Affiliation
Advisory Committee
DisplayForm
Emily C. Bartels
Name (ID = NAME-5); (type = personal)
NamePart (type = family)
Crane
NamePart (type = given)
Mary T.
Role
RoleTerm (authority = RULIB)
outside member
Affiliation
Advisory Committee
DisplayForm
Mary T. Crane
Name (ID = NAME-1); (type = corporate)
NamePart
Rutgers University
Role
RoleTerm (authority = RULIB)
degree grantor
Name (ID = NAME-2); (type = corporate)
NamePart
Graduate School - New Brunswick
Role
RoleTerm (authority = RULIB)
school
OriginInfo
DateCreated (qualifier = exact)
2010
DateOther (qualifier = exact); (type = degree)
2010-10
Place
PlaceTerm (type = code)
xx
RelatedItem (type = host)
TitleInfo
Title
Rutgers University Electronic Theses and Dissertations
Identifier (type = RULIB)
ETD
RelatedItem (type = host)
TitleInfo
Title
Graduate School - New Brunswick Electronic Theses and Dissertations
Identifier (type = local)
rucore19991600001
Location
PhysicalLocation (authority = marcorg); (displayLabel = Rutgers, The State University of New Jersey)
NjNbRU
Identifier (type = doi)
doi:10.7282/T3VD6Z53
Genre (authority = ExL-Esploro)
ETD doctoral
Back to the top

Rights

RightsDeclaration (AUTHORITY = GS); (ID = rulibRdec0006)
The author owns the copyright to this work.
Copyright
Status
Copyright protected
Availability
Status
Open
Reason
Permission or license
RightsHolder (ID = PRH-1); (type = personal)
Name
FamilyName
Rosenfeld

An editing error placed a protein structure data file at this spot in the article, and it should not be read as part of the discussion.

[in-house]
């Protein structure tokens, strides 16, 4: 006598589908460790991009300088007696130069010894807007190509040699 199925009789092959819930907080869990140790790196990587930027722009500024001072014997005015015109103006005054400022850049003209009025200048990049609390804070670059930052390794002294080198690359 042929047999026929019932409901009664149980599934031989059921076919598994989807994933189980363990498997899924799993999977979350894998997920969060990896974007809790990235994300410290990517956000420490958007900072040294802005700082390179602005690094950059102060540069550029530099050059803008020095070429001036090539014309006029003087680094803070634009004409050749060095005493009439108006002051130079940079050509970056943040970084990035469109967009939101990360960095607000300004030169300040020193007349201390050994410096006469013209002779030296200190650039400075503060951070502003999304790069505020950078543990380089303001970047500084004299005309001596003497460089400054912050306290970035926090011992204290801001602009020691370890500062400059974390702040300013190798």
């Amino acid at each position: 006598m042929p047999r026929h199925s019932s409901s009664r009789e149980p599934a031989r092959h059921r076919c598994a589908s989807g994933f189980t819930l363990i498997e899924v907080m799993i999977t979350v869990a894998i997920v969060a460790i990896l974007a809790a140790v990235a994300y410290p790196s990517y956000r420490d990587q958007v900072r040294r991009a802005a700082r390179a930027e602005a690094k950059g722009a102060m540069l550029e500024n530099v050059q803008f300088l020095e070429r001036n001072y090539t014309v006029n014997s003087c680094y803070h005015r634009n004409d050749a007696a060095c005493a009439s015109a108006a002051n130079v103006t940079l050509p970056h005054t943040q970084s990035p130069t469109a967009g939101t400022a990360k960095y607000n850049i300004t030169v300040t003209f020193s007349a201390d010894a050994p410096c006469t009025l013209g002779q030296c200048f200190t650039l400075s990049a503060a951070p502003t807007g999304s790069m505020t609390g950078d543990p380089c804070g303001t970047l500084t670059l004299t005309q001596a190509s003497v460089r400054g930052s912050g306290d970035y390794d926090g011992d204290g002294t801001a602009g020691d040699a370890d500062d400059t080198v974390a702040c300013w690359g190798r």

GivenName
Colleen
Role
Copyright Holder
RightsEvent (ID = RE-1); (AUTHORITY = rulib)
Type
Permission or license
DateTime
2010-06-24 16:15:55
AssociatedEntity (ID = AE-1); (AUTHORITY = rulib)
Role
Copyright holder
Name
Colleen Rosenfeld
Affiliation
Rutgers University. Graduate School - New Brunswick
AssociatedObject (ID = AO-1); (AUTHORITY = rulib)
Type
License
Name
Author Agreement License
Detail
I hereby grant to the Rutgers University Libraries and to my school the non-exclusive right to archive, reproduce and distribute my thesis or dissertation, in whole or in part, and/or my abstract, in whole or in part, in and from an electronic format, subject to the release date subsequently stipulated in this submittal form and approved by my school. I represent and stipulate that the thesis or dissertation and its abstract are my original work, that they do not infringe or violate any rights of others, and that I make these grants as the sole owner of the rights to my thesis or dissertation and its abstract. I represent that I have obtained written permissions, when necessary, from the owner(s) of each third party copyrighted matter to be included in my thesis or dissertation and will supply copies of such upon request by my school. I acknowledge that RU ETD and my school will not distribute my thesis or dissertation or its abstract if, in their reasonable judgment, they believe all such rights have not been secured. I acknowledge that I retain ownership rights to the copyright of my work. I also retain the right to use all or part of this thesis or dissertation in future works, such as articles or books.
RightsEvent (ID = RE-2); (AUTHORITY = rulib)
Type
Embargo
DateTime
2010-10-31
Detail
Access to this PDF has been restricted at the author's request. It will be publicly available after October 30th, 2012.
Back to the top

Technical

ContentModel
ETD
MimeType (TYPE = file)
application/pdf
MimeType (TYPE = container)
application/x-tar
FileSize (UNIT = bytes)
1085440
Checksum (METHOD = SHA1)
8673857e12f6f2a7a4b7d2ed1c2123099fce0616
Back to the top
Version 8.3.13
Rutgers University Libraries - Copyright ©2021